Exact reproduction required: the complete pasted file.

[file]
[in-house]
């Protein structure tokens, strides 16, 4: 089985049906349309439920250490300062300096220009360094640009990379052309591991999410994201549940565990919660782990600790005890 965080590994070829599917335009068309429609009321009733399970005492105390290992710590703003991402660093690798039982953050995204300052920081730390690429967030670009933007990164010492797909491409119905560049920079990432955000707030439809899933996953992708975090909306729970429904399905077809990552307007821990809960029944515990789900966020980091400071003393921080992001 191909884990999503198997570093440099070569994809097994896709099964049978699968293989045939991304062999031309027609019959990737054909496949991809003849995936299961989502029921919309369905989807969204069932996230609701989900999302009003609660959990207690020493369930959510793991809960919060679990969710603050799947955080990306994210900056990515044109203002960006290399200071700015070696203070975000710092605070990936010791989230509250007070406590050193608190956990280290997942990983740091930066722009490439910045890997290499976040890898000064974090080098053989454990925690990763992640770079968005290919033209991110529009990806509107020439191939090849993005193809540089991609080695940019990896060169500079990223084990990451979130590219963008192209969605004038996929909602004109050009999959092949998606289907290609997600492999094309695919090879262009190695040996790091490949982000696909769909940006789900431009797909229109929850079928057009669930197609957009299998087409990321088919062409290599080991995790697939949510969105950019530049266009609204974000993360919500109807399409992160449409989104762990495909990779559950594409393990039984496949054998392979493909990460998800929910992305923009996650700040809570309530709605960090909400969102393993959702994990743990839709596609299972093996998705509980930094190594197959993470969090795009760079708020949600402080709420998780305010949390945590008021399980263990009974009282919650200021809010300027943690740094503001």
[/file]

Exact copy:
[in-house]
């Protein structure tokens, strides 16, 4: 089985049906349309439920250490300062300096220009360094640009990379052309591991999410994201549940565990919660782990600790005890 965080590994070829599917335009068309429609009321009733399970005492105390290992710590703003991402660093690798039982953050995204300052920081730390690429967030670009933007990164010492797909491409119905560049920079990432955000707030439809899933996953992708975090909306729970429904399905077809990552307007821990809960029944515990789900966020980091400071003393921080992001 191909884990999503198997570093440099070569994809097994896709099964049978699968293989045939991304062999031309027609019959990737054909496949991809003849995936299961989502029921919309369905989807969204069932996230609701989900999302009003609660959990207690020493369930959510793991809960919060679990969710603050799947955080990306994210900056990515044109203002960006290399200071700015070696203070975000710092605070990936010791989230509250007070406590050193608190956990280290997942990983740091930066722009490439910045890997290499976040890898000064974090080098053989454990925690990763992640770079968005290919033209991110529009990806509107020439191939090849993005193809540089991609080695940019990896060169500079990223084990990451979130590219963008192209969605004038996929909602004109050009999959092949998606289907290609997600492999094309695919090879262009190695040996790091490949982000696909769909940006789900431009797909229109929850079928057009669930197609957009299998087409990321088919062409290599080991995790697939949510969105950019530049266009609204974000993360919500109807399409992160449409989104762990495909990779559950594409393990039984496949054998392979493909990460998800929910992305923009996650700040809570309530709605960090909400969102393993959702994990743990839709596609299972093996998705509980930094190594197959993470969090795009760079708020949600402080709420998780305010949390945590008021399980263990009974009282919650200021809010300027943690740094503001």